Soybeans generally are not considered a major source of lutein; however, concentrations of the chemical suggest that it could represent a dietary lutein source in some Asian countries, where soybeans are an important food crop. Increasing the lutein level in soybeans have now become a priority for some breeding programs.
Researchers at McGill University, the Centre de Recherche sur les Grains, and Agriculture and Agri-Food Canada in Quebec have studied the impact crop management practices and cultivar selection have on lutein concentrations in soybean grown in multiple environments.
Their study was funded by research grants from the Ministère de l’Agriculture, des Pêcheries, et de l’Alimentation du Québec (MAPAQ) and the Natural Sciences and Engineering Research Council of Canada (NSERC). Results from the study are published in the May-June 2011 issue of Crop Science.
Almost all crop management practices investigated affected soybean lutein concentrations in most of the environments. The seeding date had the greatest effect on concentrations of the chemical, with differences in lutein concentration averaging 41%. Seeding rate, row spacing, and fertilization effects were moderate, never exceeding an 8% difference between treatments. Scientists were able to identify soybean genotypes with high and stable lutein concentrations.
"This suggests that the selection and development of high lutein cultivars should be possible," said Philippe Seguin, McGill University professor and author of this study. Additionally, environmental factors and crop management practices should be considered in the production and use of soybean as a lutein source.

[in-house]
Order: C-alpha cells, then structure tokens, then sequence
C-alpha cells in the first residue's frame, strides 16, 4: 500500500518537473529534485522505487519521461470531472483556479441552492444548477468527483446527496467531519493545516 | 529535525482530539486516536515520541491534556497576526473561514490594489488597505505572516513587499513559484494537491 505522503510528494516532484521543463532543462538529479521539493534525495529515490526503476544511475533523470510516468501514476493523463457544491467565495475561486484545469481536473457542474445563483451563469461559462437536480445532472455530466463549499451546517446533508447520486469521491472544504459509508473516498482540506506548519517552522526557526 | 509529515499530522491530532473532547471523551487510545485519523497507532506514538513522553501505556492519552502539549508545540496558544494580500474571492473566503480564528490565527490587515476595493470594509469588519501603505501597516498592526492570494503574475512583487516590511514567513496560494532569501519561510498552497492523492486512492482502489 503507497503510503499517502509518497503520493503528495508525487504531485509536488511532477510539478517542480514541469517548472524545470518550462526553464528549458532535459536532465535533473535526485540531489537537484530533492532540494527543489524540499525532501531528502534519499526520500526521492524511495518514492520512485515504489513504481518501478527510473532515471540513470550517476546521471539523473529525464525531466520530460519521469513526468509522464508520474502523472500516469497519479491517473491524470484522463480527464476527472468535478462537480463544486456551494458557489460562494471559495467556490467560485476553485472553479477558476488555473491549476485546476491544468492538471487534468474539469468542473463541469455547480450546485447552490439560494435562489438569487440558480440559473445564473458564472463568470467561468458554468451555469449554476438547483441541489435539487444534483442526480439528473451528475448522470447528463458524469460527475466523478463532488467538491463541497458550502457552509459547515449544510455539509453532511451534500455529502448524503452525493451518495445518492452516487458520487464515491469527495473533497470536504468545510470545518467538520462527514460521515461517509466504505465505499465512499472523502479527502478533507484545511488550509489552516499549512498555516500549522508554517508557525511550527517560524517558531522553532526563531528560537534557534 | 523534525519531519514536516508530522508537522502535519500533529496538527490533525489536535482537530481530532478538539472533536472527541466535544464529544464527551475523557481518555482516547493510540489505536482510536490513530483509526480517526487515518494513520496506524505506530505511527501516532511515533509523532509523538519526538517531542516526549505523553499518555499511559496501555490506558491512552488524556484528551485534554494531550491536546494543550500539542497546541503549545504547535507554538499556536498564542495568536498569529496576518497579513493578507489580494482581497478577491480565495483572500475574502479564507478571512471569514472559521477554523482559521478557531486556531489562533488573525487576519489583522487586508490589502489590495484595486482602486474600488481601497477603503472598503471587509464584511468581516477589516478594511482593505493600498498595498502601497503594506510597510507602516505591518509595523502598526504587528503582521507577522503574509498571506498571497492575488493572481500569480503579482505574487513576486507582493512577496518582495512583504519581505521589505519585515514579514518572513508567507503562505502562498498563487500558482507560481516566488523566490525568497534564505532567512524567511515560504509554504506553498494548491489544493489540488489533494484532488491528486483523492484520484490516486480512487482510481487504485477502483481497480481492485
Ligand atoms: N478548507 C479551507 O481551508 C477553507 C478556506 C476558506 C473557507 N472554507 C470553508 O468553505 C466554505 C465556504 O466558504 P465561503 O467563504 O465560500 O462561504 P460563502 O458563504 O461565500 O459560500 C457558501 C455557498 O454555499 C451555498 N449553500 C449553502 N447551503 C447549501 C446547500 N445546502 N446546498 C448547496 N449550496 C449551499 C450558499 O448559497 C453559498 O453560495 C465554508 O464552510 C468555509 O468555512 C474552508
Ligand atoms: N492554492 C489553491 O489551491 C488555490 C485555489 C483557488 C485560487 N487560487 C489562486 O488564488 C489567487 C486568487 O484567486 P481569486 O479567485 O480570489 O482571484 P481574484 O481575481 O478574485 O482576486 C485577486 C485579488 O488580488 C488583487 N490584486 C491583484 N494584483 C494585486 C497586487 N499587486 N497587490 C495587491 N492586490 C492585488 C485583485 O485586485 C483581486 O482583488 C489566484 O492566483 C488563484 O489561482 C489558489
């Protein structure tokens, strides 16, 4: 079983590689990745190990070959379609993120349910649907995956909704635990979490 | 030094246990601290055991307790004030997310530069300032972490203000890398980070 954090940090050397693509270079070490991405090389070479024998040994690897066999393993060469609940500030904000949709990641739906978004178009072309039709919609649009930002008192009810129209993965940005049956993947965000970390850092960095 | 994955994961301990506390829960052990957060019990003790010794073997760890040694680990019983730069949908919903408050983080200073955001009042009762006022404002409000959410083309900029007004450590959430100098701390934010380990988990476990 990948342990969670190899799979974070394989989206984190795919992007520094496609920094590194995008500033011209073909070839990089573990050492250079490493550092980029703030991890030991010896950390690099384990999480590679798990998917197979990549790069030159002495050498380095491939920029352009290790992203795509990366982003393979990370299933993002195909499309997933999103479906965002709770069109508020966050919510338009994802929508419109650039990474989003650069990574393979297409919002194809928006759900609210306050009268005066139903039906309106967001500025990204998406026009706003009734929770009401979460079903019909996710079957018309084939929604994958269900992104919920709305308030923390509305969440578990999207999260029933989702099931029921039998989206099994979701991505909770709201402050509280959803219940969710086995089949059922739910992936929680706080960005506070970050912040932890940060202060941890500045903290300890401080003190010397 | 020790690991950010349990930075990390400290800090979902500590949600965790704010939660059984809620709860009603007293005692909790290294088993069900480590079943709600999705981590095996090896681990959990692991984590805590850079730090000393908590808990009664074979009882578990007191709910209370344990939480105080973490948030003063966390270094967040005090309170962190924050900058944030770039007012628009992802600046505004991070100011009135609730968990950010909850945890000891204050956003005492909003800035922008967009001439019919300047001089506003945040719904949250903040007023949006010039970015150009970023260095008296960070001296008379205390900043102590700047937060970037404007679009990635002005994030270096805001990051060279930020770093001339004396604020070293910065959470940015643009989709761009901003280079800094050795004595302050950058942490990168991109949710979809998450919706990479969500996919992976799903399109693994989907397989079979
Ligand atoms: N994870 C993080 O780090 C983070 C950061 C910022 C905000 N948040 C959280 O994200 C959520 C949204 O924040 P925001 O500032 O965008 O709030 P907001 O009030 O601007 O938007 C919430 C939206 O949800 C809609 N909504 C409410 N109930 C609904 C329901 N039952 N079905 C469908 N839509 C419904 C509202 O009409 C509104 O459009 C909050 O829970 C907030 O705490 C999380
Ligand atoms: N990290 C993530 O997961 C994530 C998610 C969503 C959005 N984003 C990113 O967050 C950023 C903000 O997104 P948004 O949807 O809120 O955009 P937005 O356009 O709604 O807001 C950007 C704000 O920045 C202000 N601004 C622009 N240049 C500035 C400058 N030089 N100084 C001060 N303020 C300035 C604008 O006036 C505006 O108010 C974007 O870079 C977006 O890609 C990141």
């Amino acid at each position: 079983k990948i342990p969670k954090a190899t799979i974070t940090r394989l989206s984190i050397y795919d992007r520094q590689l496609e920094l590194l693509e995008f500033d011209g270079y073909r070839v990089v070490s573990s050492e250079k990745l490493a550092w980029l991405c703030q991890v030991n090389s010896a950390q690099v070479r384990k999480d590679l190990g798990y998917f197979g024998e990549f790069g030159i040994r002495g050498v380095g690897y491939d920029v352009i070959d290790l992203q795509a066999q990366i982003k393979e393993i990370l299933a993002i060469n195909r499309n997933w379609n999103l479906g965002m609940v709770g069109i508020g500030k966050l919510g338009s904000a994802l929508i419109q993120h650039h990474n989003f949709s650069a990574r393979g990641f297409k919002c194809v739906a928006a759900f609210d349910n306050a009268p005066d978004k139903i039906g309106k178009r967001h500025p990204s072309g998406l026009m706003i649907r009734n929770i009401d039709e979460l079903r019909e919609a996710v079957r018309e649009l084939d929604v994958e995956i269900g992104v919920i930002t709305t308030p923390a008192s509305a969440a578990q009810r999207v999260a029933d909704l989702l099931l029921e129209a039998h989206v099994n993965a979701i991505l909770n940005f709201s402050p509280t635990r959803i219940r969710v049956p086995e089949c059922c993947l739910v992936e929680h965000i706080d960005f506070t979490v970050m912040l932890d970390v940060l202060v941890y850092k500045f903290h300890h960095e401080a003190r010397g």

Research is ongoing to identify the specific factors that affect soybean lutein concentration. This research will could help expand the markets for soybean producers.
The full article is available for no charge for 30 days following the date of this summary. View the abstract at https://www.crops.org/publications/cs/articles/51/3/1151.
Crop Science is the flagship journal of the Crop Science Society of America. Original research is peer-reviewed and published in this highly cited journal. It also contains invited review and interpretation articles and perspectives that offer insight and commentary on recent advances in crop science. For more information, visit www.crops.org/publications/cs
The Crop Science Society of America (CSSA), founded in 1955, is an international scientific society comprised of 6,000+ members with its headquarters in Madison, WI. Members advance the discipline of crop science by acquiring and disseminating information about crop breeding and genetics; crop physiology; crop ecology, management, and quality; seed physiology, production, and technology; turfgrass science; forage and grazinglands; genomics, molecular genetics, and biotechnology; and biomedical and enhanced plants.
CSSA fosters the transfer of knowledge through an array of programs and services, including publications, meetings, career services, and science policy initiatives. For more information, visit www.crops.org.
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